“Specs versus reality” and more on the EOSHD Forum.
Hot gear topics
In “Specs versus reality” JG Harding compares the shooting experience of the Sony RX10 II and the Canon XC10.
In the end he went for the Canon XC10 and he’s not the first to criticise the actual shooting experience of the Sony line-up.
It seems Sony still have a lot of work ahead of them to convince users that a Sony camera is a fuss-free experience when the going gets tough on a shoot.
It seems S-Gamut has white balance problems issues, especially noticeable with skin-tones and faces. Sony’s 8bit XAVC codec underperforms – the amount of colour information in the final shot seems in need of improvement.
We can criticise Canon (rightly) about their high prices and underwhelming specs but they continue to find favour with an enormous section of the market due to understanding 3 very critical things.
- The in-the-moment workflow of shooting and how this influences their ergonomics and menu system (Fujifilm also ‘get it’).
- The importance of satisfying colour and accurate white balance even in LOG mode.
- Limiting the number of options and features in favour of a more simple shooting experience.
The petition for a Samsung NX1 hack has now reached nearly 20 pages, with the source code of the camera’s Tizen OS in the public domain (although the camera firmware source code is supplied as compiled binaries) it’s a great chance for some independent developers to get on board and continue to improve the now discontinued 4K powerhouse.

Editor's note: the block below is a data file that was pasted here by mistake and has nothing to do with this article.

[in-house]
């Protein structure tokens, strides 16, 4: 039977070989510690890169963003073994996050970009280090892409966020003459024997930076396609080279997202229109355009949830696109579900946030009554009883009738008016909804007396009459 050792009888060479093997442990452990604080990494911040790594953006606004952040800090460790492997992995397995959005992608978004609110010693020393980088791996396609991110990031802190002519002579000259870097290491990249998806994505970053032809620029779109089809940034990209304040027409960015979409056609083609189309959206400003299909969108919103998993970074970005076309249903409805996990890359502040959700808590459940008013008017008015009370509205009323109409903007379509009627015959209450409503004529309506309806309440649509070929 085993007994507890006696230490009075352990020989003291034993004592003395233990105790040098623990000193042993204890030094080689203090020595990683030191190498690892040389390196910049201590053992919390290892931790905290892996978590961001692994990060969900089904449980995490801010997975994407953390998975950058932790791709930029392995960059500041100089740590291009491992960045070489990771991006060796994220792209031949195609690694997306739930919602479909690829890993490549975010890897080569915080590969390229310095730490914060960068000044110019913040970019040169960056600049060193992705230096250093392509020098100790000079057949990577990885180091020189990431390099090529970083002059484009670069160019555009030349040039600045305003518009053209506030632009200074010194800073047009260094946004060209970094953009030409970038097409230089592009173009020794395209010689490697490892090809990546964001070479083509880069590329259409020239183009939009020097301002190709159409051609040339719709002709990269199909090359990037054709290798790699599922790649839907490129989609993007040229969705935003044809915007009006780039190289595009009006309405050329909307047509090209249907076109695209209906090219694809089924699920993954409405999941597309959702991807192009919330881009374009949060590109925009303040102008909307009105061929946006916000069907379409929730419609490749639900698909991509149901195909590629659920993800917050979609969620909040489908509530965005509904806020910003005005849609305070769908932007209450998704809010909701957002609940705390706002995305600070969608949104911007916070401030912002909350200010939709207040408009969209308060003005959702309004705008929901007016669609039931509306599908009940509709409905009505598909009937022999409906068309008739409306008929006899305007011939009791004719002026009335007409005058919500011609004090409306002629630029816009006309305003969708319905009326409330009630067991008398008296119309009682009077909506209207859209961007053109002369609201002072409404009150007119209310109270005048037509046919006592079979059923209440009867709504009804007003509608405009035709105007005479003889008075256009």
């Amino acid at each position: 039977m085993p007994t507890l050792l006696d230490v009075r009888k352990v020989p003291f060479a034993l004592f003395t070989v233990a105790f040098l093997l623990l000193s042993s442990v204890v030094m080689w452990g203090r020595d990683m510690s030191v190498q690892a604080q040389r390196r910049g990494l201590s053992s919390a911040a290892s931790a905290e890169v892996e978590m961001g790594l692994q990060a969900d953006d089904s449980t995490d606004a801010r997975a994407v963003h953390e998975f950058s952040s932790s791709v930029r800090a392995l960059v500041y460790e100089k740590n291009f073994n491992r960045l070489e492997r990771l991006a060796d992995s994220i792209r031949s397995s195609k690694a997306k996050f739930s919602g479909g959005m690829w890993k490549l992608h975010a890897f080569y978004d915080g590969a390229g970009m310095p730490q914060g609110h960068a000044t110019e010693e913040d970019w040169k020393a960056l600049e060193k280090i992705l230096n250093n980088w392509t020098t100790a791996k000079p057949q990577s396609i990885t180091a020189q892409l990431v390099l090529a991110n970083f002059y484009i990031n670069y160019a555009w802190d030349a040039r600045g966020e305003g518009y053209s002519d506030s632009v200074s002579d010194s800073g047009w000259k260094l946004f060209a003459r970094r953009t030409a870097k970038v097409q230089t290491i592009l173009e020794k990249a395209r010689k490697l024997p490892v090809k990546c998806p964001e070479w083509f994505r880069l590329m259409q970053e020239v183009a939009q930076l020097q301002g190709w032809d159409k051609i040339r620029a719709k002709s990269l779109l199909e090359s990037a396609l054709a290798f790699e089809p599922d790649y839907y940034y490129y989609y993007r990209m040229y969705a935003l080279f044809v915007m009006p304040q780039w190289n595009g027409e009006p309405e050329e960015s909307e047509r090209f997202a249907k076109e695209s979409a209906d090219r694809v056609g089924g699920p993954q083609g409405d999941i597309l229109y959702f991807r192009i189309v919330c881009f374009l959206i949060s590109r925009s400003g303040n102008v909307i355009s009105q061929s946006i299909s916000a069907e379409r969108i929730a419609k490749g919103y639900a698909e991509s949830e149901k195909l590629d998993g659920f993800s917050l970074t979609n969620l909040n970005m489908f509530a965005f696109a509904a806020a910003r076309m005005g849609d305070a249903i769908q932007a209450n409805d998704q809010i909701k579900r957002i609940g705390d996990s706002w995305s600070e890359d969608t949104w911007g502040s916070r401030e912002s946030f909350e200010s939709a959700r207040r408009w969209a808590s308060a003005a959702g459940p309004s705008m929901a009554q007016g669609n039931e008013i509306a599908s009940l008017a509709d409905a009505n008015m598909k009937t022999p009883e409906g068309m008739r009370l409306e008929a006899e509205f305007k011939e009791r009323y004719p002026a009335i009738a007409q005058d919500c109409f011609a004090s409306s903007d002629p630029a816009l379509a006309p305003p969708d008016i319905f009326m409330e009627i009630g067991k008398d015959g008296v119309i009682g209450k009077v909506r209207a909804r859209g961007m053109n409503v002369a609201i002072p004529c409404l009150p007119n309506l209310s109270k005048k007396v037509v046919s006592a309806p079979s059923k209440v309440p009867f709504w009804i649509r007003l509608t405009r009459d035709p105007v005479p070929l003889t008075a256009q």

An EOSHD forum tradition is to guess the camera. Along with the Sigma Quattro Foveon cameras, Sigma 20mm F1.4 and soon the Sony A6300 I’ve been preparing my review of the Fuji X Pro 2. It’s a great stills camera but how does it do for video? Well for the first time we can shoot detailed 1080p on a Fujifilm body, with those beautiful film simulation modes. Can you spot a frame of 1080p from the X Pro 2 versus the other shots from different (highly rated) cameras? It stands up well… however the camera has an achilles heel. Although the image is super sharp with a great codec and colour, it is rather prone to moire.
Vimeo’s decision to default playback to an automatically detected resolution has gone down badly with the community. Playback resolution is now always based on the speed of the viewer’s internet connection, overriding one of the original paid features of a Plus account to default playback to 1080p rather than standard definition or 720p. Now viewers will have to manually select the best quality by clicking the HD button.
New York based B&H Photo & Video are facing a backlash over violating federal law and warehouse worker conditions. A frank and honest discussion involving both sides (with Henry Posner chipping in from B&H) talks about this on the forum.Join the community now